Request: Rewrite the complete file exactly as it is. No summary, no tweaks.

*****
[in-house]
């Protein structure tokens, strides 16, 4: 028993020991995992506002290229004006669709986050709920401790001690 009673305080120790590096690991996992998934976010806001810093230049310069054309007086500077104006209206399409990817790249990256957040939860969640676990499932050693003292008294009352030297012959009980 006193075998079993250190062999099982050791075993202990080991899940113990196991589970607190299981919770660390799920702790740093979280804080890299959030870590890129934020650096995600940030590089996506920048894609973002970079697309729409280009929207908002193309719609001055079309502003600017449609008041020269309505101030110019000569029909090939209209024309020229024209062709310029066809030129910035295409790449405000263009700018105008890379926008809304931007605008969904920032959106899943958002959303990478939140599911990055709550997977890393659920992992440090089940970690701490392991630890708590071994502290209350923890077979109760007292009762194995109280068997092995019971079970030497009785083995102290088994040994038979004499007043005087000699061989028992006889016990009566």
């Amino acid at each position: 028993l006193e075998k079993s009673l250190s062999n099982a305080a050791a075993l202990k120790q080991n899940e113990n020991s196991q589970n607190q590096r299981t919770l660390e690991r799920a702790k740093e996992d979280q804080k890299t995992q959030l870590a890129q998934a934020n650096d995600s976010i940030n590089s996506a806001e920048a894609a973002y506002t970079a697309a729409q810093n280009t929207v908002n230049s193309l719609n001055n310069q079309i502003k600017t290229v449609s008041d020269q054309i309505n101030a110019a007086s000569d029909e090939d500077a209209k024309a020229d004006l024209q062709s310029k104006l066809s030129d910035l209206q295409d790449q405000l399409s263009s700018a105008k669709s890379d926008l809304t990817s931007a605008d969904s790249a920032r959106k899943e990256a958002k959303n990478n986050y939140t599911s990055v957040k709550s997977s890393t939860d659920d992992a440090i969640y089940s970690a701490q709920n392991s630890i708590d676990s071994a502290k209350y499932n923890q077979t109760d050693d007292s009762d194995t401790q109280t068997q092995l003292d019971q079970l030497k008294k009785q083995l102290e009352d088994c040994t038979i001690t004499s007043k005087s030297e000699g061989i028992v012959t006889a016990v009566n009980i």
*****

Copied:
[in-house]
């Protein structure tokens, strides 16, 4: 028993020991995992506002290229004006669709986050709920401790001690 009673305080120790590096690991996992998934976010806001810093230049310069054309007086500077104006209206399409990817790249990256957040939860969640676990499932050693003292008294009352030297012959009980 006193075998079993250190062999099982050791075993202990080991899940113990196991589970607190299981919770660390799920702790740093979280804080890299959030870590890129934020650096995600940030590089996506920048894609973002970079697309729409280009929207908002193309719609001055079309502003600017449609008041020269309505101030110019000569029909090939209209024309020229024209062709310029066809030129910035295409790449405000263009700018105008890379926008809304931007605008969904920032959106899943958002959303990478939140599911990055709550997977890393659920992992440090089940970690701490392991630890708590071994502290209350923890077979109760007292009762194995109280068997092995019971079970030497009785083995102290088994040994038979004499007043005087000699061989028992006889016990009566």
């Amino acid at each position: 028993l006193e075998k079993s009673l250190s062999n099982a305080a050791a075993l202990k120790q080991n899940e113990n020991s196991q589970n607190q590096r299981t919770l660390e690991r799920a702790k740093e996992d979280q804080k890299t995992q959030l870590a890129q998934a934020n650096d995600s976010i940030n590089s996506a806001e920048a894609a973002y506002t970079a697309a729409q810093n280009t929207v908002n230049s193309l719609n001055n310069q079309i502003k600017t290229v449609s008041d020269q054309i309505n101030a110019a007086s000569d029909e090939d500077a209209k024309a020229d004006l024209q062709s310029k104006l066809s030129d910035l209206q295409d790449q405000l399409s263009s700018a105008k669709s890379d926008l809304t990817s931007a605008d969904s790249a920032r959106k899943e990256a958002k959303n990478n986050y939140t599911s990055v957040k709550s997977s890393t939860d659920d992992a440090i969640y089940s970690a701490q709920n392991s630890i708590d676990s071994a502290k209350y499932n923890q077979t109760d050693d007292s009762d194995t401790q109280t068997q092995l003292d019971q079970l030497k008294k009785q083995l102290e009352d088994c040994t038979i001690t004499s007043k005087s030297e000699g061989i028992v012959t006889a016990v009566n009980i």